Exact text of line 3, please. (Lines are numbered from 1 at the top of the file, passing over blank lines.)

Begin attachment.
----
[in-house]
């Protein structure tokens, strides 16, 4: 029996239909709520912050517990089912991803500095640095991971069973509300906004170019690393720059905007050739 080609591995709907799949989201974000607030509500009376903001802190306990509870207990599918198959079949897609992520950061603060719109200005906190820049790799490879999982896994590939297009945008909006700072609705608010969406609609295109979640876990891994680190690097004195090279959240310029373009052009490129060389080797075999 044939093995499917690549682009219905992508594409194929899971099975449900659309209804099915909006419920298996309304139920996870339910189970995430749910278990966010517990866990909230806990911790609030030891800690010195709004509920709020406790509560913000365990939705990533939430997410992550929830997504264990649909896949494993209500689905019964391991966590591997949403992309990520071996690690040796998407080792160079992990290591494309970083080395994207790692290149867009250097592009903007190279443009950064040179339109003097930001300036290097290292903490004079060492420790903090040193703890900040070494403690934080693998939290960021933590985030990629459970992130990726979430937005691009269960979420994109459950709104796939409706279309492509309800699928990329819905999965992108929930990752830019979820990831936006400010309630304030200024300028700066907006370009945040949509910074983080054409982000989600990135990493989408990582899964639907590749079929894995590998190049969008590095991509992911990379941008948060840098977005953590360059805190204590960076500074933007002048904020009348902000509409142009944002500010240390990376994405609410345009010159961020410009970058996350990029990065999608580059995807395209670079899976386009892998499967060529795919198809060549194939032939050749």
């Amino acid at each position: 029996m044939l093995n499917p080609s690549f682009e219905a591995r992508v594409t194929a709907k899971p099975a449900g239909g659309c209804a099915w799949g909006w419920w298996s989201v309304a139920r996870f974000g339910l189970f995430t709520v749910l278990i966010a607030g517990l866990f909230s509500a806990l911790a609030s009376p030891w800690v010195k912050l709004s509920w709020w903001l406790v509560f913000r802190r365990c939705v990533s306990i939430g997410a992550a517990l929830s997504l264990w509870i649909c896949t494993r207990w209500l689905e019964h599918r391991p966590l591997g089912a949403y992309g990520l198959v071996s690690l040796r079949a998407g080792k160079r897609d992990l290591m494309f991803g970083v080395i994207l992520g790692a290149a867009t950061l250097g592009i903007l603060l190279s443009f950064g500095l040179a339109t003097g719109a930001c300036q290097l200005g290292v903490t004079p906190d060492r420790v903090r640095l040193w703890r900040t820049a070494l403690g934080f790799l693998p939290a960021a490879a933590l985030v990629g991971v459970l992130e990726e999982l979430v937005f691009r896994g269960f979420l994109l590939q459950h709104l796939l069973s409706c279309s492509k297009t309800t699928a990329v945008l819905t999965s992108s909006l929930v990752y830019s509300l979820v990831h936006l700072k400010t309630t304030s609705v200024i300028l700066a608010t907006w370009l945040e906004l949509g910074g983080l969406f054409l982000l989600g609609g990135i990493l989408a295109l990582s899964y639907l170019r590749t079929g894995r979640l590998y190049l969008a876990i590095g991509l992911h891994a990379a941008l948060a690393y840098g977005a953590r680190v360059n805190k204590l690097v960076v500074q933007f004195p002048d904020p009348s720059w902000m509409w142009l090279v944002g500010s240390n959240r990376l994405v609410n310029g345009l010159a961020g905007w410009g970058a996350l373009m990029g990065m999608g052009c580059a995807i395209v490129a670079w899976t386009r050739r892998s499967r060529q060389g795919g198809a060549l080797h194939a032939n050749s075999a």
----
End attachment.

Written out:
């Amino acid at each position: 029996m044939l093995n499917p080609s690549f682009e219905a591995r992508v594409t194929a709907k899971p099975a449900g239909g659309c209804a099915w799949g909006w419920w298996s989201v309304a139920r996870f974000g339910l189970f995430t709520v749910l278990i966010a607030g517990l866990f909230s509500a806990l911790a609030s009376p030891w800690v010195k912050l709004s509920w709020w903001l406790v509560f913000r802190r365990c939705v990533s306990i939430g997410a992550a517990l929830s997504l264990w509870i649909c896949t494993r207990w209500l689905e019964h599918r391991p966590l591997g089912a949403y992309g990520l198959v071996s690690l040796r079949a998407g080792k160079r897609d992990l290591m494309f991803g970083v080395i994207l992520g790692a290149a867009t950061l250097g592009i903007l603060l190279s443009f950064g500095l040179a339109t003097g719109a930001c300036q290097l200005g290292v903490t004079p906190d060492r420790v903090r640095l040193w703890r900040t820049a070494l403690g934080f790799l693998p939290a960021a490879a933590l985030v990629g991971v459970l992130e990726e999982l979430v937005f691009r896994g269960f979420l994109l590939q459950h709104l796939l069973s409706c279309s492509k297009t309800t699928a990329v945008l819905t999965s992108s909006l929930v990752y830019s509300l979820v990831h936006l700072k400010t309630t304030s609705v200024i300028l700066a608010t907006w370009l945040e906004l949509g910074g983080l969406f054409l982000l989600g609609g990135i990493l989408a295109l990582s899964y639907l170019r590749t079929g894995r979640l590998y190049l969008a876990i590095g991509l992911h891994a990379a941008l948060a690393y840098g977005a953590r680190v360059n805190k204590l690097v960076v500074q933007f004195p002048d904020p009348s720059w902000m509409w142009l090279v944002g500010s240390n959240r990376l994405v609410n310029g345009l010159a961020g905007w410009g970058a996350l373009m990029g990065m999608g052009c580059a995807i395209v490129a670079w899976t386009r050739r892998s499967r060529q060389g795919g198809a060549l080797h194939a032939n050749s075999a």